Traditional carpool, Blue goes from his home (Blue dot) to Red's home (Red dot) then both continue to a common destination

Slugging: both Blue and Red head to a parking lot, where Red parks his car and continues with Blue to the destination
This can help indeed to make more carpooling possible. But it may cause capacity problems near the parking lot due to the high number of vehicles going there and picking up people. But the biggest flaw of this approach is that if you have a park-and-ride parking lot... why not simply serve it with shuttles instead of relying mainly on carpooling? Just run a bus from the parking lot to the destination, then both Blue and Red can leave their cars there and board a shuttle bus. This kind of express bus is very economical as they have few stops and tend to have higher occupancy, the AMT runs express buses for less than 0,30$ per passenger-mile in Montréal. This also reduces even more the need for parking and road capacity in areas with high job density.


So, what of carpooling? It certainly beats driving alone, so if you are one of the lucky ones that can use it, please do, and favoring people who carpool with HOV lanes is very defensible. However, carpooling alone doesn't solve the issue of carless mobility and its economic benefits are overestimated by neglecting the fact that carpool passengers still largely need to own cars on the side. If anything, transit may be complementary to good carpooling option as it gives a fallback to passengers if their ride doesn't show up.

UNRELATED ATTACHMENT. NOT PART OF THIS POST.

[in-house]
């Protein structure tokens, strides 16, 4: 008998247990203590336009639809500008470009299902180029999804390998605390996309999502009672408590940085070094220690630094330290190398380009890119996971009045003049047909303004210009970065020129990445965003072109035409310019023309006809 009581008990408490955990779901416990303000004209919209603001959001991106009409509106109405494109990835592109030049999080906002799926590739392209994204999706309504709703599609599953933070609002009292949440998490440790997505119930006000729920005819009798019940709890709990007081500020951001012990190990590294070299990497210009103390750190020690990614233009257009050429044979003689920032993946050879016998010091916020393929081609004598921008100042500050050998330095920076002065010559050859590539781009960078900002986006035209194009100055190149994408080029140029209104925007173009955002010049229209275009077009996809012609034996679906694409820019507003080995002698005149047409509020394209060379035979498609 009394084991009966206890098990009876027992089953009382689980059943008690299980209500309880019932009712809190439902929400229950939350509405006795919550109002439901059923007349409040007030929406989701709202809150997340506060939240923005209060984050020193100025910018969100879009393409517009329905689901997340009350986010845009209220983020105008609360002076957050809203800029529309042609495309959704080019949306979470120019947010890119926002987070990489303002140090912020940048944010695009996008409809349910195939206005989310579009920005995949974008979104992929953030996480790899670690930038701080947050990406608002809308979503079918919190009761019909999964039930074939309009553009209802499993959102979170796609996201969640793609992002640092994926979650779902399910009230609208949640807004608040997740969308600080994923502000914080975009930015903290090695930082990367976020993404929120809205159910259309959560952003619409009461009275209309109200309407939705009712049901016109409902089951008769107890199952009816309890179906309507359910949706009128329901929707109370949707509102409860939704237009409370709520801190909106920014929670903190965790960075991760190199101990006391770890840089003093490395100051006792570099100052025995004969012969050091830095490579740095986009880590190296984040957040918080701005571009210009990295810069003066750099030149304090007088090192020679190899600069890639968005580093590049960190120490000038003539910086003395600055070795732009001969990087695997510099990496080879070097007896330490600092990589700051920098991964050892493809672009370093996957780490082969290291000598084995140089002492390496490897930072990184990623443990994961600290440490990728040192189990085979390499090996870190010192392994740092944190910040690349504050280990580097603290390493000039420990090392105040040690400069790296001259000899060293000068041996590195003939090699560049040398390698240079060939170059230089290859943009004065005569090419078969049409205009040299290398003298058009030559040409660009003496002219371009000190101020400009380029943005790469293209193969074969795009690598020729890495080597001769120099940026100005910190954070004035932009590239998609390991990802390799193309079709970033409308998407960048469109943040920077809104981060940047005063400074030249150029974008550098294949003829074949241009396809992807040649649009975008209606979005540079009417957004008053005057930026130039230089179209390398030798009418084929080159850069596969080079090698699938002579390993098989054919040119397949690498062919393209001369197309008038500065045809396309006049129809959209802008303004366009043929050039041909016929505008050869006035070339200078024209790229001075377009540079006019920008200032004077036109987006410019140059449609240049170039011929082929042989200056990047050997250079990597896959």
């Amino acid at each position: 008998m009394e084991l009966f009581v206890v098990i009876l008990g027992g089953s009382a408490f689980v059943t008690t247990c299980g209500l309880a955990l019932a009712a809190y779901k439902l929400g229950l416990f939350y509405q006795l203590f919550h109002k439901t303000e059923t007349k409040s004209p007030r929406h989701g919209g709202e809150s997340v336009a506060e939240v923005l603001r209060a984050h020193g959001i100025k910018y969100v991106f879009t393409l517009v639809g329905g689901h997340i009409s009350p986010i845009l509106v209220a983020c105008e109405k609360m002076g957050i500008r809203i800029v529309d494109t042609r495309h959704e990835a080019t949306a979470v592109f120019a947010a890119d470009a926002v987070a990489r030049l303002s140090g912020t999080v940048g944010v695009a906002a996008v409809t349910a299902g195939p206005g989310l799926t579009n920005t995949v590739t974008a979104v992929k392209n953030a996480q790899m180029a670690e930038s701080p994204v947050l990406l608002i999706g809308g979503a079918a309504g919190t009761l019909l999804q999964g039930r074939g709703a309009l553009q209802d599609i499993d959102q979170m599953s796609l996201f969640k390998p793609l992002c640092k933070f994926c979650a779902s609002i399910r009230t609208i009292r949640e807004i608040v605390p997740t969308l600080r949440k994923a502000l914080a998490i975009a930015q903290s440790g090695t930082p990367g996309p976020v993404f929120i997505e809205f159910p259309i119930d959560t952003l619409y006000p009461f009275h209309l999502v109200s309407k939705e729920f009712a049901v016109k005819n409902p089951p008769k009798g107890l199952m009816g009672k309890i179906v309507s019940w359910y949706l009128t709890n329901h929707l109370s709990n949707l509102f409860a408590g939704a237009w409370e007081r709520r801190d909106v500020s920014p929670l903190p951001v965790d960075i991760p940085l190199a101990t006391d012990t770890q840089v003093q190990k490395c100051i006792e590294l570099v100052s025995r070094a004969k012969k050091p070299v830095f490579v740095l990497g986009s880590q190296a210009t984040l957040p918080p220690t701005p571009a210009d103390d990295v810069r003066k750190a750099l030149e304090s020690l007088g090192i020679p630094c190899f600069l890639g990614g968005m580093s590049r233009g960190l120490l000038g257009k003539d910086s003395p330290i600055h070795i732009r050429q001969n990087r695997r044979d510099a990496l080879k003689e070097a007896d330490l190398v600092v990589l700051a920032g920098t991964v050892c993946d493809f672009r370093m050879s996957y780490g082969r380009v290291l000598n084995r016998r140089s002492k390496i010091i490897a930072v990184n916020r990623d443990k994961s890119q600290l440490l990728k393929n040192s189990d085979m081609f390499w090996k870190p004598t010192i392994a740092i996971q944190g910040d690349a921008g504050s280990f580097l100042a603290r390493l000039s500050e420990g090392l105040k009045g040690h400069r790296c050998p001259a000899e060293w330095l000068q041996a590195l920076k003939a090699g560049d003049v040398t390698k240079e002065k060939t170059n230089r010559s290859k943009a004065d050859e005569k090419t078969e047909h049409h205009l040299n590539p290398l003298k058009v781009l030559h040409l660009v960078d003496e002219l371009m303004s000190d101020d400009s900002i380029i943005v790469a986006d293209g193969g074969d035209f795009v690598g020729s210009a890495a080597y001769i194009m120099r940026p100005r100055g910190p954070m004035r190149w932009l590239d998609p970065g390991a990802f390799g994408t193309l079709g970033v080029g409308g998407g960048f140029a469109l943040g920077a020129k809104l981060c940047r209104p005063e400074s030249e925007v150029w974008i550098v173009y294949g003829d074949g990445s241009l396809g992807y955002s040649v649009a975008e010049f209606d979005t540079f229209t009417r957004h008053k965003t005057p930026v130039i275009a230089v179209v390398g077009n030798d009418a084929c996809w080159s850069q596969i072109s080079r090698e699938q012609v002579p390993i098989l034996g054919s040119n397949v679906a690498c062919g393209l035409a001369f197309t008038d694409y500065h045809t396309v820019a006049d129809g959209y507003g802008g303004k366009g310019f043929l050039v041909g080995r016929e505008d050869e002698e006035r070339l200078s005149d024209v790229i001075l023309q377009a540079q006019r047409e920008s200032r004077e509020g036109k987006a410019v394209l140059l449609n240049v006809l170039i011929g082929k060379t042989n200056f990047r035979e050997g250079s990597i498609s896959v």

1. Of course, sometimes carpooling is actually sufficiently useful (say, if everyone works at the same navy base) that it gets more and more organized until the driver is actually driving a city bus and getting paid by the transit company. Kitsap Transit's Worker/Driver program is an interesting example that's kind of a hybrid of carpools and transit.

    1. Or, better yet, the shuttles organized by certain employers to pick up workers, a bit like school buses. Like the Google shuttles, which can be seen as a form of carpooling provided by the employer.

    2. I wouldn't necessarily say it's better. Anyone can take any Kitsap Transit bus, so if this carpool happens to be going your way, you can ride it. Employee shuttles are only for employees. True story: I was interviewing at a tech company in the Bay Area and had to have a friend give me a ride, because while they had a shuttle from the Caltrain station, I wasn't allowed to use it.